Recurrent Respiratory Papillomatosis, HPV, and Impact on Host Response
Andrea Vambutas and Bettie M. Steinberg
from: Papillomavirus Research: From Natural History To Vaccines and Beyond (Edited by: M. Saveria Campo). Caister Academic Press, U.K. (2006)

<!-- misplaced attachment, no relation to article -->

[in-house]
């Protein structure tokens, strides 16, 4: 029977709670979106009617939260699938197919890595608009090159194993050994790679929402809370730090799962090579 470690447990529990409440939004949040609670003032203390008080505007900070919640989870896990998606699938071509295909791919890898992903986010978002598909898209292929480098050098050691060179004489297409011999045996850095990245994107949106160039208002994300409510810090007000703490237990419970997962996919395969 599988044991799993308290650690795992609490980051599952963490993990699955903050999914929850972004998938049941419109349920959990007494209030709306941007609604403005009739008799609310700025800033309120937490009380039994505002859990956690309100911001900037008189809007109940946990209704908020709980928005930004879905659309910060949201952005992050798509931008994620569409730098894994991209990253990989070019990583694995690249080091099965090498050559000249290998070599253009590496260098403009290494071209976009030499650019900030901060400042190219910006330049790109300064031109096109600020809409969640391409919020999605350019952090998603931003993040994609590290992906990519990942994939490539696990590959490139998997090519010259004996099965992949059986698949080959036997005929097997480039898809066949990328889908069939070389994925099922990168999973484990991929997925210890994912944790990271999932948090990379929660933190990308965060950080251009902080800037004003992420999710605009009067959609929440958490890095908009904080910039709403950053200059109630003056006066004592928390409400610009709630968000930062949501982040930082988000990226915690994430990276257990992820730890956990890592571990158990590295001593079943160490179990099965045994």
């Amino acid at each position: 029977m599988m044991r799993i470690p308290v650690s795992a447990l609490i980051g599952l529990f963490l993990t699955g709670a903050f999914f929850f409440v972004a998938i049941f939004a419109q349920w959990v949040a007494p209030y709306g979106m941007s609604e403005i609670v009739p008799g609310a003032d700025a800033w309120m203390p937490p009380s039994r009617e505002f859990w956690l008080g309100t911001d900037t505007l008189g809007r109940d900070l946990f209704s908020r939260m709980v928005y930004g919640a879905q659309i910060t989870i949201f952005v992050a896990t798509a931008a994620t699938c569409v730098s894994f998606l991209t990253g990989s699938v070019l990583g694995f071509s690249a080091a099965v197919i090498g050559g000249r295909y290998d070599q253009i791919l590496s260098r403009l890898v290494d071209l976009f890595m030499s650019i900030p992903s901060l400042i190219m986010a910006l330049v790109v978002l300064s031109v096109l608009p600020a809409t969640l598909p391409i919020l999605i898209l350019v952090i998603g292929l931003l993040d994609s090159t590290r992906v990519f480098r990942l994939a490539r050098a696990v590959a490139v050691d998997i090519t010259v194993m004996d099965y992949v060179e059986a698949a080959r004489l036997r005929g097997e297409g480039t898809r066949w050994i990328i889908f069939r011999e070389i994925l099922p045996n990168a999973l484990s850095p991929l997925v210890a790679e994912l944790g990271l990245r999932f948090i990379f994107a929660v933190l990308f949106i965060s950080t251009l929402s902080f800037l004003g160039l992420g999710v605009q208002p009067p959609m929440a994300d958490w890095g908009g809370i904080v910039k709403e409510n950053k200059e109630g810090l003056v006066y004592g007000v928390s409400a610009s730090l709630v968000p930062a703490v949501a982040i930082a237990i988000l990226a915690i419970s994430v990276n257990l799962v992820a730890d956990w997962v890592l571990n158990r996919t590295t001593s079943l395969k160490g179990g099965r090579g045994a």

Recurrent Respiratory Papillomatosis (RRP) is a devastating disease characterized by multiple recurrent, benign growths that cause significant morbidity by airway obstruction. Adjunct therapy to traditional surgical removal has been sought due to the aggressive nature of the disease. The lesions are caused by human papillomavirus (HPV) type 6 and 11. Although many of the same papillomavirus proteins are expressed in high risk HPV types, the function of these proteins are different in the low risk HPVs 6 and 11. In laryngeal papillomas cells, there is a defect in terminal differentiation and significant alterations in signal transduction. Latent viral infection is commonplace, and the triggers for activation of latency are unknown. Host immune responses demonstrate local immunocompromise, where many components for an appropriate immune response are reduced in papillomas. Ubiquitously expressed viral proteins are obvious targets for vaccine development. Unfortunately, the two most common targets, E6 and E7, either fail to induce any response or initiate inappropriate Th2-like responses. This has led investigators to increase immunogenicity of these proteins. To date, a completely successful therapeutic vaccine has not been identified. An ideal therapeutic vaccine in RRP would require the control of active and latent disease, with a minimal inflammatory response read more ...